clalr. The engagement Is announced of Miss
Mn-rgaret Currle Florance, daughter of
Mrs. Edwin Florance of Elizabeth, to
Smith Farley Ferguson of this city, a
son of the late Dr. Hvorard Ferguson
of Troy. Miss Florance l,s a grand
daughter of the late John Owen Stearns
of Ellraheth. Mr. Ferguson was grad
uated from Yale In 1914. and Is a mem
ber of the Yale and Fnlverslty clubs.
Annour.cemct has been made of the
engagement of Mls Geraldlno Brown,
daughter of M-. and Mrs. Gerald R.
Il'own or Englewood, to En"lgn Welles
ley Laud-Brown, Naval Reserve Flying
Corps. 1'ns.ign Laud-Brown Is a son of
Mrs. T J. Laud-Brown of Englewood.
He is now nt the Naval Air Station,
Hooka way Bech
Mr. and Mr William AUdley unite
f South Orange have announce! the en
gagement of their daughter. Miss Eu-
dalla Glenn White, to i;n.sign otto umii
Ixihrke. Naval Wmtion Corps Mr.
Lohrko was grndunted from Williams
Collee and received his education at
the Boston institute of Technology. Ho
Is now stationed rt I'ensacola, Fla,
Nicholas .1 Revil of 505 West 114th
srtreet has announced the engagement
of his daughter, Mis Margaret Lydun
Beville, to John Ravmond Mitchell, son
of tho late John J. Mitchell of this city.
Nnvy Lrugne U for forks.
Mrs, Herbert I Satterlee of tho com
forts committee of tho Navy League
has issued an appeal for Knitted gar
ments, especially socks, to be Inundered
and delhered to tho New York head
quarters In 50P Fifth avinue. She sug
gests that these garments. Instead of
being thrown away should be sent to
the committee to help In Its efforts to
"A VERITABLE MUSEUM OF TREASURES"
The American Art Galleries
MADISON SQUARE SOUTH, NEW YORK
Stefano Bardini Collection
The majority of the important objects of the Great Bardini
Collection having already crossed the Ocean In safety, we are
enabled to state that the Unrestricted Public Sale will be
held under our Management during the early part of April.
Professor Bardini, who is recognized the world over as the
Greatest Expert on the Ancient Art of Italy, has consigned
to us what is conceded by High Authorities to be the Most
Important Collection in Italy and unapproached by any
heretofore exhibited or offered for sale in this country. It
is composed principally of
Objects of the Renaissance, that Golden Age of Italian Art,
and includes many colored Stuccos and Term Cottas; Works
of the Delia Robbias; Majolicas; Marbles of both the Classi
cal and Renaissance Periods; Bronzes; and Furniture which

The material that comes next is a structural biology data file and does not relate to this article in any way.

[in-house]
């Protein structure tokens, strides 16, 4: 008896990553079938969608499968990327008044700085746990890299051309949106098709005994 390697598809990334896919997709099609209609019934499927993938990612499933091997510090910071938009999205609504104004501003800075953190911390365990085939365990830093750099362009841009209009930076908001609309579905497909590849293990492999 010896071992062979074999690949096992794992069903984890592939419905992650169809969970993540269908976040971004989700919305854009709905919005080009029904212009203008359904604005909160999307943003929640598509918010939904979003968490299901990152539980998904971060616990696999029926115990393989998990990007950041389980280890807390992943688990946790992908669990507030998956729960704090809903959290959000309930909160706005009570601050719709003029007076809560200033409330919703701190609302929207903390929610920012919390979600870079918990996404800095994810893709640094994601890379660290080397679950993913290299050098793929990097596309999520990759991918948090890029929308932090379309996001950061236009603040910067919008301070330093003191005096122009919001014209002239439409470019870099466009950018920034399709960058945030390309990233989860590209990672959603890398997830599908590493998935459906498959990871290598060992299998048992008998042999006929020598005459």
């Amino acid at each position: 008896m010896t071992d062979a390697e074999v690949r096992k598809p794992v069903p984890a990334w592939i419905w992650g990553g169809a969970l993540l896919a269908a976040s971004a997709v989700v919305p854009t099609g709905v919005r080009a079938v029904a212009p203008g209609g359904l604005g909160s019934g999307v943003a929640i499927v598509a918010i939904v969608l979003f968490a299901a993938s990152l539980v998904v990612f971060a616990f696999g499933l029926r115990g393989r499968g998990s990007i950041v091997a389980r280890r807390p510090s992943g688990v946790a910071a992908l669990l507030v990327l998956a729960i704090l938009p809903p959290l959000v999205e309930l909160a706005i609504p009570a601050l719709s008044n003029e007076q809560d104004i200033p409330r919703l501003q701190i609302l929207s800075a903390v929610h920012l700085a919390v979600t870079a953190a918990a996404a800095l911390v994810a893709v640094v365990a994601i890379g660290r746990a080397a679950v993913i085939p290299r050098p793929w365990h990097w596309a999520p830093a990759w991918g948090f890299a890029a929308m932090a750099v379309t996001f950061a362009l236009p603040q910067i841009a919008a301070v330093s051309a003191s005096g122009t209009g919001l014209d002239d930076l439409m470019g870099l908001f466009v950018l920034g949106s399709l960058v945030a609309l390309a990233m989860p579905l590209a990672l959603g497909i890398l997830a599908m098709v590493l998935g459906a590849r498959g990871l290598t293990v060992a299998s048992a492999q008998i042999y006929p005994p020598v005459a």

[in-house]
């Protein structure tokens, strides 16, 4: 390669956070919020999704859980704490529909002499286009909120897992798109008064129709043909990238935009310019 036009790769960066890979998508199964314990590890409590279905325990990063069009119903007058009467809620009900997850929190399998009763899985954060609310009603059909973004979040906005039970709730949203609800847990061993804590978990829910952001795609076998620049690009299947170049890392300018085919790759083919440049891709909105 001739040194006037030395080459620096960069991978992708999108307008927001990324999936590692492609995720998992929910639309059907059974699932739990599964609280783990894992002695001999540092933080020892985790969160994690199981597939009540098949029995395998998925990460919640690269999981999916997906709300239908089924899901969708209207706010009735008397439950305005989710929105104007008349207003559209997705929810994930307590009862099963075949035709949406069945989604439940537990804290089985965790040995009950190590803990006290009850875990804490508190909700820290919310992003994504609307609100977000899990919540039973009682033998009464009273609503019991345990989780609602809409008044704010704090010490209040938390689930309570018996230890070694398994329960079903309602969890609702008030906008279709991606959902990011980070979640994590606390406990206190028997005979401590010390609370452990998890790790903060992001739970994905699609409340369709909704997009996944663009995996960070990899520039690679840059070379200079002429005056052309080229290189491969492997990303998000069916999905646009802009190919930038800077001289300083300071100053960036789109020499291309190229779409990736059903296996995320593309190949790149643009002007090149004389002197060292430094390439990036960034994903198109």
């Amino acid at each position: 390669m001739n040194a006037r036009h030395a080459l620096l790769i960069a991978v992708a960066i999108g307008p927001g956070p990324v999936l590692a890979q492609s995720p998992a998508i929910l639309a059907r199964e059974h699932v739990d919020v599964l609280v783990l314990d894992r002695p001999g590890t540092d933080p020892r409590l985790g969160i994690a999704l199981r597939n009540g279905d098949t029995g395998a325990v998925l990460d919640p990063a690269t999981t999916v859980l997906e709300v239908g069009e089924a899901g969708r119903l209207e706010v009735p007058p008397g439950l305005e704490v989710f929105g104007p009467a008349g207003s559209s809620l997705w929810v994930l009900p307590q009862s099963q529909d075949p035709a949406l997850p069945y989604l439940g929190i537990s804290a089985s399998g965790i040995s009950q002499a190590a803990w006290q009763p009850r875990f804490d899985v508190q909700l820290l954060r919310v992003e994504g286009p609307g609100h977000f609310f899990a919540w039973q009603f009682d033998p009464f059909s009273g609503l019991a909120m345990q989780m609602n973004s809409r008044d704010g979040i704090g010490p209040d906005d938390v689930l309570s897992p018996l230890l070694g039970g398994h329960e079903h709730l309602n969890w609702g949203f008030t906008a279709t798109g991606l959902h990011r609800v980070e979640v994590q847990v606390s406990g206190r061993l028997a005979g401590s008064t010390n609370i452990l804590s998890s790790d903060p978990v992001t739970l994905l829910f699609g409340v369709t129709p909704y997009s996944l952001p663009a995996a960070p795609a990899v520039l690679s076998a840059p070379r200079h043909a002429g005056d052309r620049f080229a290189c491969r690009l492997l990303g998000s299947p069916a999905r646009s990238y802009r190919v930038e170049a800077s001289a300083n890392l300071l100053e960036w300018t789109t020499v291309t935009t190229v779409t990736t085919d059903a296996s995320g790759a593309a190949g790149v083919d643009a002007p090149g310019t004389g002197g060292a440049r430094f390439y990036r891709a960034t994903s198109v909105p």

date frcm the 13th Century to Napoleonic Times, and a num
ber of Tapestries of extraordinary Artistic Quality. The
whole forming a Collection of such importance and merit ns
to warrant the undersigned in stating that the disposal of
the same will prove to be
The Most Important Public Sale Ever Held in America
A DE 1XXE IM.VSTRATT.D CATAI.OOVi: COMrUXEli UT KXPIIRT AtTTHOUITV WILL UK I LItMSIILK
TO APPLICANTS AT FI K IMH.I.AHS EACH.
Mian Alma B, Foster, daughter of
Mrs. N. Foster of BOO West Wlat street,
was married to Lieut. Cllvo McKlnstry
Nichols, U. S. It., yesterday afternoon
in Notro Dame Church, Mornlngslda
Drive and 114th street, by the Rev. John
Dooley. The bride wore a gown of white
georgette crepe and a tulle veil, and
she carried a shower bouquet of white
TO-MORROW AFTERNOON AT 2:30
AT THE AMERICAN ART GALLERIES
Madtnon Square South, New York
Of The George A. Hearn Collection
ON FREE PUBLIC VIEW
BEGINNING TO-MORROW MONDAY)
AND CONTINUING UNTIL THE DATE OF THE PUBLIC SALE
AN EXTRAORDINARY COLLECTION OF
GRAECO-ROMAN, RAKKA, PERSIAN, HIS-PANO-MORESQUE
MAJOLICAS, PERSIAN AND INDIAN
EPYPTIAN, PTOLEMAIC, SIDONIAN,
ROMAN AND ARABIC GLASS, GREEK AND
ROMAN BRONZES, RARE RUGS
AND OTHER OBJECTS OF RARITY
BELONGING TO THE EXPERTS
Messrs. Kouchakji Freres
NEW YORK CITY
TO BE SOLD AT UNRESTRICTED PUBLIC SALE
At the American Art Galleries
ON FRIDAY AND SATURDAY AFTERNOONS
OF THIS WEEK, MARCH 8TH AND 9TH
BEGINNING EACH AFTERNOON AT 2:30 O'CLOCK
Catalogue written by Mr. F. Kouchakji, with an Introduction by Dr.
Ciustavus A. Ktspn. ami illustrated by halftone and color re
productions will be mailed on receipt of ono dollar.
LEFT BY THE AMERICAN ARTIST
Walter Clark, N. A.
TO BE SOLD AT UNRESTRICTED PUBLIC SALE
BY DIRECTION OF
MR. ELIOT CLARK, A.N.A., AND MR. DAVID SANDS, Executors
At the American Art Galleries
ON FRIDAY EVENING OF THIS WEEK, MARCH 8th
BEGINNING AT 8:15 O'CLOCK
Calalopue mailed on receipt of fifty cents.
ALSO ON VIEW TO-!
TO BE SOLD
EVENING OF MARCH 5TH AND
AFTERNOON OF MARCH 6TH
THE LIBRARIES OF THE LATE
HON. TEUNIS G. BERGEN,
VAN BRUNT BERGEN
OF BROOKLYN, N. Y.
MANUSCRIPTS, MAPS AND
SURVEYS OF KINGS COUNTY,
STANDARD SETS AND
The Sales Will Be Conducted by
MR. THOMAS E. KIRBY
and Ills assistant. Mr. Otto flernrt, nt the
AMERICAN ART ASSOCIATION, Managers
Madison Sq, South, Tntrance 0 I'.. SJO Strpfl, rr York.
ADDITIONAL INFORMATION WILL BE FURNISHED BY
The American Art Association, Managers
Madison Square South, Entrance 6 Eait Twenty-third St., New York
sweet peas. Her only attendant was .
Mrs. Wlnslow Manley Bell, Jr.. who
wore a costume of apricot colored taffeta,
combined with blue tulle and a hat
to correspond. She carried a basket of
lavender peonies and Ward roses. '
Frank H. Hoffman was best man. The
ushers wero Albert Cavanath, John IK
Dougherty and It. Bosenswlg. A re
ceptlon followed at the homo of Mrs.
Wlnslow Manley Bell, Jr., 41 West
MORROW (MONDAY; ,
TO BE SOLD
. AFTERNOONS AND EVENINGS
' OF MARCH 6TH AND 7TH
, NOTABLE LIBRARY SETS
IN FINE BINDINGS
ART BOOKS AND AMERICANA
INCLUDING THE LIBRARIES
OF THE LATE GRANT B.
SCHLEY OF NEW YORK CITY;
THE LATE GILBERT M.
L. I.i AND PAULINE LUTZ OF
TOGETHER WITH SIR WAL
TER SCOTT'S STOOL FROM
HIS LIBRARY AT ABBOTS
FORD, AND KING GEORGE
THE THIRD'S PRAYER BOOK.